I know from experience that this behavior is possible, and it does violate the laws of logic considered as rules of behavior. But someone might add that the laws of logic are also based on the nature of reality itself, and for this very reason we said that they are not conventions, but could not have been otherwise. So it seems to follow that it should be possible to expound the laws of logic in a form in which they are truly exceptionless, by expressing reality as it truly is.
There is some truth here, but there is also a problem analogous to a similar objection about human law. Consider the third objection and reply in the above article from St. Thomas:
Objection 3. Further, every wise man knows how to explain his intention by words. But those who framed the laws should be reckoned wise: for Wisdom says (Proverbs 8:15): “By Me kings reign, and lawgivers decree just things.” Therefore we should not judge of the intention of the lawgiver otherwise than by the words of the law.
Reply to Objection 3. No man is so wise as to be able to take account of every single case; wherefore he is not able sufficiently to express in words all those things that are suitable for the end he has in view. And even if a lawgiver were able to take all the cases into consideration, he ought not to mention them all, in order to avoid confusion: but should frame the law according to that which is of most common occurrence.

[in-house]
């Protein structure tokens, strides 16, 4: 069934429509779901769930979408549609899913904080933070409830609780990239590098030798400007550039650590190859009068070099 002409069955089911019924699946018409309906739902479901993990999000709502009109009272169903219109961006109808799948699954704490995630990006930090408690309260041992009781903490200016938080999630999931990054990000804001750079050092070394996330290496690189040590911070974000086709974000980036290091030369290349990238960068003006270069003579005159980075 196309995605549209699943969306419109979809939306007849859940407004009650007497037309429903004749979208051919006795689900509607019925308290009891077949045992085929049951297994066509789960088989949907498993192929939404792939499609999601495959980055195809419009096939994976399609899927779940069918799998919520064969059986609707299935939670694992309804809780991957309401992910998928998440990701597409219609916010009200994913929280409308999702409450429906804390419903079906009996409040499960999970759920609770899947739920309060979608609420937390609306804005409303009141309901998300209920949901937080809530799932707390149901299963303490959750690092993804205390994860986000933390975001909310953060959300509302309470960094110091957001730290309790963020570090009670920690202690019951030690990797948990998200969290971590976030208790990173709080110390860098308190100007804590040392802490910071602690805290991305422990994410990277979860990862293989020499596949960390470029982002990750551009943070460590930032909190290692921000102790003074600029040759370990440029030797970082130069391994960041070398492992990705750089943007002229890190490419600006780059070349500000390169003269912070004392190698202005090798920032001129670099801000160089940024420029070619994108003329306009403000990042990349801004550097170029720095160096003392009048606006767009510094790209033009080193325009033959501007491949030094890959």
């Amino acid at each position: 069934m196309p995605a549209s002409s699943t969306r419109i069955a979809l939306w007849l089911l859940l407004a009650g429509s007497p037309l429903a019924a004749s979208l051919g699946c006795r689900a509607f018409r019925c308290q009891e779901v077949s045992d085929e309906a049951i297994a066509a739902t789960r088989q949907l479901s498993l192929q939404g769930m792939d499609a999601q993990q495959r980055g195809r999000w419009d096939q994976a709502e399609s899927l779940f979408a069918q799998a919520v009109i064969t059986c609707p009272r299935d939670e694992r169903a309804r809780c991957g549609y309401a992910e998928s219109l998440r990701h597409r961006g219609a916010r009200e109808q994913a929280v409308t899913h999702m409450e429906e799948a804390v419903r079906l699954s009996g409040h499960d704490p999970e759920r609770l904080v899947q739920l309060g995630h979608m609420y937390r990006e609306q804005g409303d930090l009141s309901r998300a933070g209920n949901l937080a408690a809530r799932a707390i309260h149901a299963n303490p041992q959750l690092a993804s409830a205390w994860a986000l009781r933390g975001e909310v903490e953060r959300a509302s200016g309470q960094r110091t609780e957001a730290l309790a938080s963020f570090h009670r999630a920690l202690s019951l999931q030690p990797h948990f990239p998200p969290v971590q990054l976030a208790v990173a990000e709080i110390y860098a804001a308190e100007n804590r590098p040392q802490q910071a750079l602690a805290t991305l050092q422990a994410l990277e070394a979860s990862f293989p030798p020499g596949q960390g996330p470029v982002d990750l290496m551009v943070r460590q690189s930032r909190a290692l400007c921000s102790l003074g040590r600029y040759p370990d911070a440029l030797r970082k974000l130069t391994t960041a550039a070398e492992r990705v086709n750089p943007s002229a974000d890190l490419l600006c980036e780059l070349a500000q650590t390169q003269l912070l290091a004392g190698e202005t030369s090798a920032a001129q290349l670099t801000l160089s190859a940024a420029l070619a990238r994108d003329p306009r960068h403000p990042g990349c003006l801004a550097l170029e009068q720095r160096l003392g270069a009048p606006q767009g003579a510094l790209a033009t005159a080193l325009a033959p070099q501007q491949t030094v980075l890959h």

The objection here is similar. If there are cases where it wouldn’t be good to apply the law, the lawgiver ought to have enumerated those cases. St. Thomas replies that in reality you will not foresee every case, and that even if you could, enumerating them would simply cause confusion.
A similar thing applies if we consider the laws of logic. You can say, “If you say that A is B in an infinitely precise sense, and that B is C in an infinitely precise sense, you should also say that A is C,” and your claim might be exceptionless. The problem is that your claim has no cases: no one ever says anything in an infinitely precise sense.
And on the other hand, if you try to make your claim include some actual cases, you will not be able to avoid the possibility of exceptions, just as the human lawgiver does not foresee all cases. And as in the case of human law, if you attempt to enumerate all cases, you will simply cause confusion. Thus, for example, someone might say that the problem in the case of Queen Elizabeth is that we simply don’t have a precise enough definition for “old,” and they might then attempt to give a precise definition. But this would have several results: